Residences with smart home energy management (HEM) systems and solar generation are modifying domestic load profiles. Moreover, the growing penetration of solar photovoltaic (PV) energy brings the total net power demand further down as houses become local generators. High PV penetration introduces technical challenges for the power system including the "duck curve". This paper proposes a co-simulation framework for high PV penetration smart energy communities which allows the simultaneous simulation of home energy consumption along with control algorithms for each house, as well as system power flow. Models are developed and presented for one of the largest rural field demonstrators for smart energy technologies comprising industrial, business, and 5,000+ residences, located in Glasgow, KY, US. The objectives of the HEM system are to reduce the total energy consumption and peak demand by controlling the heating ventilation and air-conditioning (HVAC) systems, water heaters, and batteries, so as to benefit both consumers and the utility. The advantages to the residential consumers include reduced electricity bills and the utility benefits from lower peak demand. Case studies are conducted for typical winter and summer days and simulation and experimental results are presented. The paper also includes long term load prediction for the utility considering different percentages of smart homes.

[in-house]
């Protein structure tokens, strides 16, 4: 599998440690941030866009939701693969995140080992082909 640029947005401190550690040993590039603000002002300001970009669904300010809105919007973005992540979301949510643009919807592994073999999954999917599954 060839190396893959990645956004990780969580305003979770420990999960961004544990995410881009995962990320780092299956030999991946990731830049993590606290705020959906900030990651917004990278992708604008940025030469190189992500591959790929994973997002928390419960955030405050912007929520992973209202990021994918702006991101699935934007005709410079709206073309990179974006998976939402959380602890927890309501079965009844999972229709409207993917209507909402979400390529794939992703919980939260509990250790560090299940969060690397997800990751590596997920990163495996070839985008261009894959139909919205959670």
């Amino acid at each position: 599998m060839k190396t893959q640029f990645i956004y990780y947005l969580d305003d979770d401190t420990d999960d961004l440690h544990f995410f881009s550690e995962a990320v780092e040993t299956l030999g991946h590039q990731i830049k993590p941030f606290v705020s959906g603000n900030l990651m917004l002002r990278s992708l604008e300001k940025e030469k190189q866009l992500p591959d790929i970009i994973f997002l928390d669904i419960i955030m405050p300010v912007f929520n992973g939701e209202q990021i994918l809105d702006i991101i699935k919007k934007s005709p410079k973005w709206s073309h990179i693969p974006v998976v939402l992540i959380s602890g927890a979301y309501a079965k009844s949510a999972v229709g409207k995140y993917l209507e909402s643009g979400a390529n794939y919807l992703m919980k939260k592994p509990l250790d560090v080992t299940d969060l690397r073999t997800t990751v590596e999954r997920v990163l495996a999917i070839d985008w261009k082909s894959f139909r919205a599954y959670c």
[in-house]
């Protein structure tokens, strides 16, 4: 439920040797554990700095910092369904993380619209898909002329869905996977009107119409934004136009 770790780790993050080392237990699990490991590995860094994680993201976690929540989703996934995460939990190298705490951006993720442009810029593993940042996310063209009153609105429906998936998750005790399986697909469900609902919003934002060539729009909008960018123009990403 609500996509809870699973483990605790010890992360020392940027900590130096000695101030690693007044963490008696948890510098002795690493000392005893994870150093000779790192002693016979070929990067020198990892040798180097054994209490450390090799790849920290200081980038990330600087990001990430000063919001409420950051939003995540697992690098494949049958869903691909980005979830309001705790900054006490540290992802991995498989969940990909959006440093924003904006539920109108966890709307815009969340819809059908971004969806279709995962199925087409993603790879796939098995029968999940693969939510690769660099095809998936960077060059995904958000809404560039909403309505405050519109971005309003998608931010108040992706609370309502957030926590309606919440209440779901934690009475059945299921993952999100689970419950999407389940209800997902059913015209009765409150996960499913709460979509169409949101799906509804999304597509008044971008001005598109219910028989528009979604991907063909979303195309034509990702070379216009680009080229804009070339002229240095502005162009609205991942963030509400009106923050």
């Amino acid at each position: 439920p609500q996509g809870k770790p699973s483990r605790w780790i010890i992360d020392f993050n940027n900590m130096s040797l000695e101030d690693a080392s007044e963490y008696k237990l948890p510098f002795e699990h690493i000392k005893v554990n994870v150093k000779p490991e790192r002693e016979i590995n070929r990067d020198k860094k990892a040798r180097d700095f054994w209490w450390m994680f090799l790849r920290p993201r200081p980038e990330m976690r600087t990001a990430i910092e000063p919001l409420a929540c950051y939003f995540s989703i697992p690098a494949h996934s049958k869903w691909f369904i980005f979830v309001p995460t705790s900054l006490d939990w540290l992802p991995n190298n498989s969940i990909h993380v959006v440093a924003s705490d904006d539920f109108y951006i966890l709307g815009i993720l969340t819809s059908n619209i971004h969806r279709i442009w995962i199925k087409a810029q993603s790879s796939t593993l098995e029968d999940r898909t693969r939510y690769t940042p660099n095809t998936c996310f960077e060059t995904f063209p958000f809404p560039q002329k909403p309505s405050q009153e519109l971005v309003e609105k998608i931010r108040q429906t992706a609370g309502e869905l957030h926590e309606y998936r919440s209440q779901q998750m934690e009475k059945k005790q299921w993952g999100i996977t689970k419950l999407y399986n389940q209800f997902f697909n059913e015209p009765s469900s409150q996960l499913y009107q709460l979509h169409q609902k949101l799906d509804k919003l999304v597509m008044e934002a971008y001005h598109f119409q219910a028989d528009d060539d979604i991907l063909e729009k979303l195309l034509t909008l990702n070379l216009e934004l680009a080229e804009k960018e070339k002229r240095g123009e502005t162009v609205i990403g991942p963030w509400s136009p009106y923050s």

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The support of University of Kentucky, the L. Stanley Pigman endowment, as well as the information provided by the Glasgow Electric Plant Board (EPB) are gratefully acknowledged.
Gong, Huangjie; Rallabandi, Vandana; McIntyre, Michael L.; and Ionel, Dan M., "On the Optimal Energy Controls for Large Scale Residential Communities Including Smart Homes" (2019). Power and Energy Institute of Kentucky Faculty Publications. 13.